In the event of a disaster, press releases will contain up-to-date information on the shelters the Red Cross is operating. Please consider the following points:
· Not all shelters open for every disaster. You can rely on information from the REPC or official Red Cross releases publicizing shelter openings.

· Red Cross shelters are open to everyone, regardless of where they’re from.

· Some towns open their own shelters, not staffed with the Red Cross. Information on these shelters will be sent to you directly from town emergency management officials.

Shelter Talking Points
· Red Cross does not open shelters. We operate them after they are opened by the Regional

· Emergency Planning Committee and local emergency management officials.

· Don’t go to a shelter if:

o You need regular medical supervision. Call your doctor or your local fire department, using the business telephone number.

o You feel safe riding out the storm with friends or family, as long as their home is not in an Evacuation zone. When in doubt, come to the shelter.

· If you come to a shelter, bring your own bedding. Cots will be reserved for the elderly and infirm. Air mattresses and chaise lounges work nicely.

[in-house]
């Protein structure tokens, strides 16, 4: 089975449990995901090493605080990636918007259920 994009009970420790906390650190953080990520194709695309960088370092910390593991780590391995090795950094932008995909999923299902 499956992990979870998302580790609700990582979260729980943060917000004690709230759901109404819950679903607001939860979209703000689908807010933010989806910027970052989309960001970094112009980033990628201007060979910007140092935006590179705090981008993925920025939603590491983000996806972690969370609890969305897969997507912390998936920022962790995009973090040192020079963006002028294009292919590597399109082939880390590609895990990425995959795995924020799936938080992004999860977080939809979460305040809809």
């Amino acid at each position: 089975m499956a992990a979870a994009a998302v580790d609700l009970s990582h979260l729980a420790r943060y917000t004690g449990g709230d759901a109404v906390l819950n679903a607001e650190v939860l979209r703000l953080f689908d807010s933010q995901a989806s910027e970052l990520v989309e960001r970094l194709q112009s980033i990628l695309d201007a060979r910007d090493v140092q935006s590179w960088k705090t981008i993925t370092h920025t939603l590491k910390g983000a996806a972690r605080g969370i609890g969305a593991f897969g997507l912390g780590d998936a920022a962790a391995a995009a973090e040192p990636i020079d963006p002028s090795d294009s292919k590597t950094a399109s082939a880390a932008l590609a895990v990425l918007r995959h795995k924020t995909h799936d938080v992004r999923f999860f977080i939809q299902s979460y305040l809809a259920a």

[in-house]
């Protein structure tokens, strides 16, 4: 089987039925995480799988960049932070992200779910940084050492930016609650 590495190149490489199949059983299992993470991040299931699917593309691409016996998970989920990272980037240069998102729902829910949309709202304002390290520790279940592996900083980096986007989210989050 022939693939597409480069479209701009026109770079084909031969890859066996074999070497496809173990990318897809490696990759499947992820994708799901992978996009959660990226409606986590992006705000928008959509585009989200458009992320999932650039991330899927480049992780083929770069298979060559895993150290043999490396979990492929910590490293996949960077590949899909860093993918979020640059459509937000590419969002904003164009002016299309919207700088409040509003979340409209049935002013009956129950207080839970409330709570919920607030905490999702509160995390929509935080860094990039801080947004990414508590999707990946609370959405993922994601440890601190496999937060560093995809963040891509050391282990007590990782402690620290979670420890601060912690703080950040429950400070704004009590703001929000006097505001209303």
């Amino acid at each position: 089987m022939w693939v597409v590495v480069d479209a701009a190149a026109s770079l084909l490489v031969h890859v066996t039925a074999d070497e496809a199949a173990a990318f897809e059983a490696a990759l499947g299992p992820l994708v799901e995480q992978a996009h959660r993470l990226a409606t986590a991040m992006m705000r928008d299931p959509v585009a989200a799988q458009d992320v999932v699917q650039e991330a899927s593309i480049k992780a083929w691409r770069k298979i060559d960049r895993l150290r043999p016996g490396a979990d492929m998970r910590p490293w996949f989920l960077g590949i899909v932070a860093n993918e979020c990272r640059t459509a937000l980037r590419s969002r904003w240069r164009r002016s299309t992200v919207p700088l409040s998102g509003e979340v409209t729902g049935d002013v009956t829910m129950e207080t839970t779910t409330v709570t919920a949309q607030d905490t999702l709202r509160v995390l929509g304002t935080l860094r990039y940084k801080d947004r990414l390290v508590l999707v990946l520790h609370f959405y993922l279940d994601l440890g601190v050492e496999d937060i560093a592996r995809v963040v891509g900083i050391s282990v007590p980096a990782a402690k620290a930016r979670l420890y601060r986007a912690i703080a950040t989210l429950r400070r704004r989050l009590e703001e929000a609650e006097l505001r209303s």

· Bring snacks. There may be limited food supply in the shelter and it may be a while before additional food is available.

· Bring your own prescription medications.

· Bring important papers, including something with your address on it. Don’t bring large amounts of cash or valuables, weapons, alcohol or illicit drugs.

· Bring a book, playing cards and quiet activities for children.

What about pets?
Red Cross people shelters cannot accept pets (though service animals are always welcome). This policy is designed to ensure that Red Cross shelters are safe and comfortable places for everyone. But the Cape Cod and the Islands Chapter of the American Red Cross realizes that, for many people, pets are considered members of the family. The Cape Cod and the Islands Chapter has taken part in a dialogue with local emergency managers and encouraged them to establish rooms or areas in the facilities which house both Red Cross shelters and where pet owners and their pets can stay separately. These pet-friendly facilities are located alongside, but are not under the control of Red Cross shelters.